Before you come to CHI Health St. Mary’s, a provider will evaluate you for suitability for Focused Ultrasound and answer any questions you may have.   

Destination Clinic

CHI Health Neurological Institute at CHI Health Immanuel offers true patient-centric care to a destination clinic. Destination clinic visits for the Focused Ultrasound Program work like this:

  1. See the Neurologist: The patient will check-in at our Neurological Institute and start their morning by meeting with our neurologist who specializes in tremors. This visit will include a thorough examination, full history of the tremor along with medication tried. Then, the neurologist will determine if the patient is a candidate for Focused Ultrasound.  
  2. Get Needed Tests: If the patient is a good candidate for Focused Ultrasound, they will complete the required head CT scan right after they meet with the neurologist. This is a required step in the planning process and is used to measure skull density. 
  3. See the Neurosurgeon: Office visit occurs in the afternoon with the neurosurgeon following the completion of the CT scan.

What to Expect on the Day of the Procedure

Someone will call you prior to your procedure day to go over your medications and instructions. You will also receive an instruction packet in the mail. There are certain medications that will need to be stopped prior to your procedure, such as blood thinners and tremor medications.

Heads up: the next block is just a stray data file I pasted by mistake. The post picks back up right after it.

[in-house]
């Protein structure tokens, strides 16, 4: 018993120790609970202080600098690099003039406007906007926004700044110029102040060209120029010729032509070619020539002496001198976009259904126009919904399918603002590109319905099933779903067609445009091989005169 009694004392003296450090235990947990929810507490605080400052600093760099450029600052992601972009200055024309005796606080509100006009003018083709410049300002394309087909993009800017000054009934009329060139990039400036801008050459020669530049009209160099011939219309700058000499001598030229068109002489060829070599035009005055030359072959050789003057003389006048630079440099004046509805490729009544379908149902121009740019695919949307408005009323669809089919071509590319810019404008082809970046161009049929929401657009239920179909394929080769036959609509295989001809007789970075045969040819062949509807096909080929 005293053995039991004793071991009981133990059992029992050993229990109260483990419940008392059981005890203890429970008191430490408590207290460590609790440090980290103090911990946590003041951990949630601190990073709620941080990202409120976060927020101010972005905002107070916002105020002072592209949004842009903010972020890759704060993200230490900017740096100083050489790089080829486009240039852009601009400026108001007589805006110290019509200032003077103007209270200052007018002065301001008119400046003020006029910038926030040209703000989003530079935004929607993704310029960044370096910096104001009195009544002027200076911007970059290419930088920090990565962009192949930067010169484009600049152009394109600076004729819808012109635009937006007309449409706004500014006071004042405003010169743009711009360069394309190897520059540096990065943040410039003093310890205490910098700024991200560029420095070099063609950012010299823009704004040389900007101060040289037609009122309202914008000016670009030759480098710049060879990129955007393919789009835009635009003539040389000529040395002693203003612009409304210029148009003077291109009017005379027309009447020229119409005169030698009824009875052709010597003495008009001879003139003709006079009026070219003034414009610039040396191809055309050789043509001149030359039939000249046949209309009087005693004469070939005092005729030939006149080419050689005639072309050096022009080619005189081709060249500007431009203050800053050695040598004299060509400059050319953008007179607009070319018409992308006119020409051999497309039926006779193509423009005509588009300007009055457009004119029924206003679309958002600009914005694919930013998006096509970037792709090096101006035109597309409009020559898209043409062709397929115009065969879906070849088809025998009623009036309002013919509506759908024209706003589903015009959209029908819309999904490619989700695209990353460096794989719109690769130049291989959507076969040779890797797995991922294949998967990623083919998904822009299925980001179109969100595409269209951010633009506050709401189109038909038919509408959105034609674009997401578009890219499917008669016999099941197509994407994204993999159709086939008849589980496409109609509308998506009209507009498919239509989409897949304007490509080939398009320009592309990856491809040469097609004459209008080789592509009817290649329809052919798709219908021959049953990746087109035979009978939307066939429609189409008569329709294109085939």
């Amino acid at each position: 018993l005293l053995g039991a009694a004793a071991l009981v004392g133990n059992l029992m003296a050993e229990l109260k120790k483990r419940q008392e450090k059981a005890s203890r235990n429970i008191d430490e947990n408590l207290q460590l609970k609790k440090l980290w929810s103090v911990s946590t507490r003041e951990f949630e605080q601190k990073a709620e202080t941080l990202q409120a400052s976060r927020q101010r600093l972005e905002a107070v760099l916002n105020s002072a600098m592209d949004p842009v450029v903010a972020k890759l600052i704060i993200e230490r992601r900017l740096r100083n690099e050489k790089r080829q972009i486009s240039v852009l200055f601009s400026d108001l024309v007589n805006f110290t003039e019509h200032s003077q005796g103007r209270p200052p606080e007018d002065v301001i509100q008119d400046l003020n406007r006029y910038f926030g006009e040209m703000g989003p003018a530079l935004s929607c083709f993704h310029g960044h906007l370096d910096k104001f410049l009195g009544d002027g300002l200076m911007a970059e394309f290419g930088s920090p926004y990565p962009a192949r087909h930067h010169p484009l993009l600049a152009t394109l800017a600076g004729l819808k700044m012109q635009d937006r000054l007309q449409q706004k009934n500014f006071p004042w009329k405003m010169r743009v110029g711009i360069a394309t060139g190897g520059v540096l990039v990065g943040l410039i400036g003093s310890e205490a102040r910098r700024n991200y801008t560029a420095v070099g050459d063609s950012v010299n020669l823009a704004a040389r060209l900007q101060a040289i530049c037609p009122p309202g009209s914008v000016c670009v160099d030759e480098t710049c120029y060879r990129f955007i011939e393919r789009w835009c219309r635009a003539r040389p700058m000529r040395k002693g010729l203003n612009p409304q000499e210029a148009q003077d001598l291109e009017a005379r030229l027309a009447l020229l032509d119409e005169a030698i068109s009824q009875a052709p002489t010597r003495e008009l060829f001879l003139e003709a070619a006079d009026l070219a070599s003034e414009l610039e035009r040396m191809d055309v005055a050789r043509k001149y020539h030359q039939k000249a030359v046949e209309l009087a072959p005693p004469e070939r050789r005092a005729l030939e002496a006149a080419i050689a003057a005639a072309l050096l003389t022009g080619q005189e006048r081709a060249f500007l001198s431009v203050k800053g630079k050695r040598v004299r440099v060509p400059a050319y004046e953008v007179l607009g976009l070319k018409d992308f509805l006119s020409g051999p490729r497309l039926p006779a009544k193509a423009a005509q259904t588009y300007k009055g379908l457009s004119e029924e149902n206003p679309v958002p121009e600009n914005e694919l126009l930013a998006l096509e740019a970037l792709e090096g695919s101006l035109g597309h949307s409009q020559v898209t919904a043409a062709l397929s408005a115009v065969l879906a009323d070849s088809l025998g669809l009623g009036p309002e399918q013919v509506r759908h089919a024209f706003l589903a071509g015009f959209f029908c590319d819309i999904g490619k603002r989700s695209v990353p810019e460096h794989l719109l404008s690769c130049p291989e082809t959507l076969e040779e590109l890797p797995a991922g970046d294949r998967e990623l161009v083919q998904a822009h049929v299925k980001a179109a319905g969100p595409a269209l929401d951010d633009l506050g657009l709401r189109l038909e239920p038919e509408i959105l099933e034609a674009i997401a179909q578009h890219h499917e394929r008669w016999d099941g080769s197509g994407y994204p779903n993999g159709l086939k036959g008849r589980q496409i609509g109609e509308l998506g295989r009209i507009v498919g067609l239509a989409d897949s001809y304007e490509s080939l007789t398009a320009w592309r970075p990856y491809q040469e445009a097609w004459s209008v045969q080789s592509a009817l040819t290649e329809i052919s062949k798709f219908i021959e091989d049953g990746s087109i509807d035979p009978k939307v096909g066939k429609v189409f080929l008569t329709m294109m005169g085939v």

Once you arrive at CHI Health St. Mary’s, you will be taken to your room after checking in. This is where you will be prepped for the procedure and your head will be shaved. Medications will be given through an IV to prevent nausea. A metal frame will be placed on your head to keep it steady during the procedure. You will lie down in an MRI machine for 2-3 hours. During the procedure, there will be constant communication between you and your surgeon. The surgeon will talk to you and have you move your hand to evaluate the tremor as he or she adjusts the settings on the machine. After the procedure, your tremor should be controlled in that hand.

After your procedure, you will need to follow up with your surgeon the next day. If you were instructed to stop your blood thinning medications, you will need to restart them a certain number of days after your procedure. You will be given discharge instructions after your procedure with directions on when it is safe to restart these medications. 

You may experience some common side effects such as difficulty with walking or sleeping. These side effects typically resolve within 6-8 weeks after your procedure, but you may be at increased risk of falling. Please be cautious when walking, and it is best not to drive for at least two weeks. Numbness in your hand, face, or tongue on the treated side may occur. There is no guarantee this will resolve. 

Severe side effects are rare. If severe side effects occur, please call your surgeon and report to the nearest Emergency Room or call 911. These may include:

  • New, severe headache with nausea and vomiting
  • New neurological symptoms such as vision changes, confusion, new weakness, slurred speech, or inability to control body movements.